When talking to my mate, Alan, the other day, he mentioned that he had listed all the tasks he had set himself for gaming and modelling and it had come to a page and a half of A4. In what sized font? I wanted to ask.
Managing the self imposed workload is one of the bits of fun that we have in this hobby. It is probably the one place in which we take the desperately inflicted lessons of our workplaces and actually put them to good use (rather than at work where they would have been useful for the company).
In my corporate life I am exposed to Agile development and Lean practices, and I even set up a virtual KanBan wall to track progress on my hobbies. In a way this was field testing what the bright young consultant things want us to do – but in a context that has some meaning. Honestly? I found the virtual KanBan wall to be of only marginal value. Like owning a PC (in comparison to a Mac), I found myself spending more time maintaining the items in the to-do list than I actually spent doing them.
Here’s what I do now: I have cut tabs a centimetre wide and two or three long from postit notes. On these I have written, in no particular order:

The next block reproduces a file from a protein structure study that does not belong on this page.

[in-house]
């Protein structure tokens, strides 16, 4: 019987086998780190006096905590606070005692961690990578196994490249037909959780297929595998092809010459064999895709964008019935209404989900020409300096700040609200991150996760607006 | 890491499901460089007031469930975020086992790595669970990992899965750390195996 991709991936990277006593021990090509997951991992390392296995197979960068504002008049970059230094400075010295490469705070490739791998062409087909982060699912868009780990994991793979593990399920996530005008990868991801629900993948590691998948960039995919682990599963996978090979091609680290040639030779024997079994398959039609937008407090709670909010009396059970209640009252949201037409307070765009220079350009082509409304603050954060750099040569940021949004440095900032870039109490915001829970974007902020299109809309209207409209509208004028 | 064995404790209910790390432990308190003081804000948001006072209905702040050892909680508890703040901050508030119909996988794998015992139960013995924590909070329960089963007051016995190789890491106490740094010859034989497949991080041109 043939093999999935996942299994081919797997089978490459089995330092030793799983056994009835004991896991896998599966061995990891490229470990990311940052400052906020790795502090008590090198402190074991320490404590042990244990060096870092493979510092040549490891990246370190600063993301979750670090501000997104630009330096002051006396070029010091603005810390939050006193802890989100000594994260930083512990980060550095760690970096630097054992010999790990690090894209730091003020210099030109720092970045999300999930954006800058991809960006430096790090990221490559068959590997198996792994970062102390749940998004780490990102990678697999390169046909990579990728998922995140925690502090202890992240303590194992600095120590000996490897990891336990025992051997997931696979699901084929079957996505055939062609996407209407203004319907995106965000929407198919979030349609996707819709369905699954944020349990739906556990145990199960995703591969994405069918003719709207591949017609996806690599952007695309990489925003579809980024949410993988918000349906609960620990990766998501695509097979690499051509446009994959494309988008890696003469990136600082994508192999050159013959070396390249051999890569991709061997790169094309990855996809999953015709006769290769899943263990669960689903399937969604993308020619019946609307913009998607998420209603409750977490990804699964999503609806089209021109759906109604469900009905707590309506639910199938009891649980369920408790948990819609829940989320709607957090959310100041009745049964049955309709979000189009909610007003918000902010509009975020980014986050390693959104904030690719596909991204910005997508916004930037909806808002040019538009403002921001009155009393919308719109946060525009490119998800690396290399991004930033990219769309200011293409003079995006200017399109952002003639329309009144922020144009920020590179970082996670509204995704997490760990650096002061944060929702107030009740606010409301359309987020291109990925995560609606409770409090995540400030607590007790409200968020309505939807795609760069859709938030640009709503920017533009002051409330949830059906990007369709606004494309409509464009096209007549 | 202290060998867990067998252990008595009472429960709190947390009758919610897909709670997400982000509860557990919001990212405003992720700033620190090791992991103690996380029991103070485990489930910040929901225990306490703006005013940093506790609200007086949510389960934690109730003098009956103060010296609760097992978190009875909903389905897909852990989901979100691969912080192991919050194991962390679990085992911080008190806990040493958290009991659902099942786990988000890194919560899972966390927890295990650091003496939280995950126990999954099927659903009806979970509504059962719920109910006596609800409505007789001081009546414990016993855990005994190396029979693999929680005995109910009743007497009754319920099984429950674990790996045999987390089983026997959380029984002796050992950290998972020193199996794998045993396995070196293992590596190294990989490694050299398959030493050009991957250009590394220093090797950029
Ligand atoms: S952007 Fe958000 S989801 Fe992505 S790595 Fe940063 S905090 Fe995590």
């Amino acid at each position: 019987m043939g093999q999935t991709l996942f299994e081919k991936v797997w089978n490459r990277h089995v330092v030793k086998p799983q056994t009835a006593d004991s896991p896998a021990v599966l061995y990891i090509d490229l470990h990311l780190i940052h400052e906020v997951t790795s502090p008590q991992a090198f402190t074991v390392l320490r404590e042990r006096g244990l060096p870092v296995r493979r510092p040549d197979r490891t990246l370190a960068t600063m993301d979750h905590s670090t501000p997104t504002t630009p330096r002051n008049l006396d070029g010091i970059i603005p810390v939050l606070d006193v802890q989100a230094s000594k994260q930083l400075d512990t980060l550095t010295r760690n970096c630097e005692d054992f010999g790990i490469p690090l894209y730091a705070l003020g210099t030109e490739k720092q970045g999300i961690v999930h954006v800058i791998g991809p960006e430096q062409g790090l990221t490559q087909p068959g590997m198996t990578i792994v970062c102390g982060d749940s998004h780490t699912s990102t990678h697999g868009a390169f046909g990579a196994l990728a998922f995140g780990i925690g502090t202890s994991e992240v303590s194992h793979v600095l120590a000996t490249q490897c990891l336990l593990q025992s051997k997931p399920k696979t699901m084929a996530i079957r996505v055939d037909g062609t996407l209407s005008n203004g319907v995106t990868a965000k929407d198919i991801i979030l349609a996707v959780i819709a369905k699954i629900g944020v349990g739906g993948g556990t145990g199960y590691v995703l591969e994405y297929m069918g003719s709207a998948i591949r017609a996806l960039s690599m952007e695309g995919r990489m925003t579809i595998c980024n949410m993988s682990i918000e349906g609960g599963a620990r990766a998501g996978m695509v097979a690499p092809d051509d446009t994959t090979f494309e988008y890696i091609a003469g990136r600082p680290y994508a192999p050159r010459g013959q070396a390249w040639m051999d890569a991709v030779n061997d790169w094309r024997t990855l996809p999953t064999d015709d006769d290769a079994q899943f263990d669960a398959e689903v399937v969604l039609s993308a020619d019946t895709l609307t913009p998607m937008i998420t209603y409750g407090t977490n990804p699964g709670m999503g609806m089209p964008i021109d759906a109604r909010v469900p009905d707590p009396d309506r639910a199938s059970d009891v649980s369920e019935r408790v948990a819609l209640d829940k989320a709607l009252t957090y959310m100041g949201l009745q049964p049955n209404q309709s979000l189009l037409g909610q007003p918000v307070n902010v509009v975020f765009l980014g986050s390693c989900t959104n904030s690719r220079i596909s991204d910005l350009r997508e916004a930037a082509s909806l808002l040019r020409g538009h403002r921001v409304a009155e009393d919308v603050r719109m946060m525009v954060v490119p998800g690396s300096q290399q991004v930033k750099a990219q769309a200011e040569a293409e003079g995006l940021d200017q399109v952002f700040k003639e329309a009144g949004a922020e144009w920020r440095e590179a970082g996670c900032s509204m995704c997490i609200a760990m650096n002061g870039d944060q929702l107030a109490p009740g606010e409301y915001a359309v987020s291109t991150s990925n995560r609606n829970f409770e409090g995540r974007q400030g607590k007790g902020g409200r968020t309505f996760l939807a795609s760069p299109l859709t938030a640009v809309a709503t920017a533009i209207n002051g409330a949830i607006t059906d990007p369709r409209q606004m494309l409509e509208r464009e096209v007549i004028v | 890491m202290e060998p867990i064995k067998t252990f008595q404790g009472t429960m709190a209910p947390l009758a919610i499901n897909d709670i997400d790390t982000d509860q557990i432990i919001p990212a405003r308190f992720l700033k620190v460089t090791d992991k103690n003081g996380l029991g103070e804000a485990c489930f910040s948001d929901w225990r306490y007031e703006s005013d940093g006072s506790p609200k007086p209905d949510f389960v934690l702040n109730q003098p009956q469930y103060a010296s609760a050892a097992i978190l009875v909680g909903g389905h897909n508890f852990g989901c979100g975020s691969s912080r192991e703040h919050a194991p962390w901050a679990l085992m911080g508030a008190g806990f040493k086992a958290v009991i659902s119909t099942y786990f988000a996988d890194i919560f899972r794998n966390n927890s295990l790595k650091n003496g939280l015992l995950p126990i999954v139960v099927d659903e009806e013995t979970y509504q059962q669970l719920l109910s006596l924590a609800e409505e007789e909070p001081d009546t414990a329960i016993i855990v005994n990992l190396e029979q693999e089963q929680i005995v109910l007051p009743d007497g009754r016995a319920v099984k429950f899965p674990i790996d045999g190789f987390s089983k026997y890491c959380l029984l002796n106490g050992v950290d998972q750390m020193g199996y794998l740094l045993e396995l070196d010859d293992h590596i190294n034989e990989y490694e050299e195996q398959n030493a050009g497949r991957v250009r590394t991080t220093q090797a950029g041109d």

These stand for Typhoon Maiden (defining a story telling setting for Rogue Trader), Jurassic Reich (assist in writing the source book), Forged in Blood (write the Ganesha rules), Warhammer 40,000 (support son in this game), Bossa Nova (develop the Steampunk story telling setting), The Last Valley (develop the darkly romantic late Renaissance story telling setting). Story telling here just means any games from wargaming through to role-playing.
These postits start on one side of my monitor. As I do something – anything, for that topic, I get to move it to the other side of the monitor. This gives me a visual appreciation of whether I have or have not made any progress on these topics. The goal is to do at least one thing on any of them a day, and once it is moved to the other side, to not return to it until all tabs have moved. This prevents me from focussing on only one thing for weeks and letting the rest slide.
Conversely, I find it best to think about only one thing at a time to avoid multi-tasking. But as soon as one tab is moved I drop thinking about it and can immediately start on another. Thinking about the others waiting is a no-no, though.
So far I find this system to be working for me. Rather than tie myself to a specific task that just torments me, if I commit to doing anything, including just reading on the topic, then it progresses. Do a blog entry; add a paragraph to the rules; set up a new spreadsheet; paint a bit, all of these and more count as valid tasks. This is eating the elephant one bite at a time, without specifying the order of eating.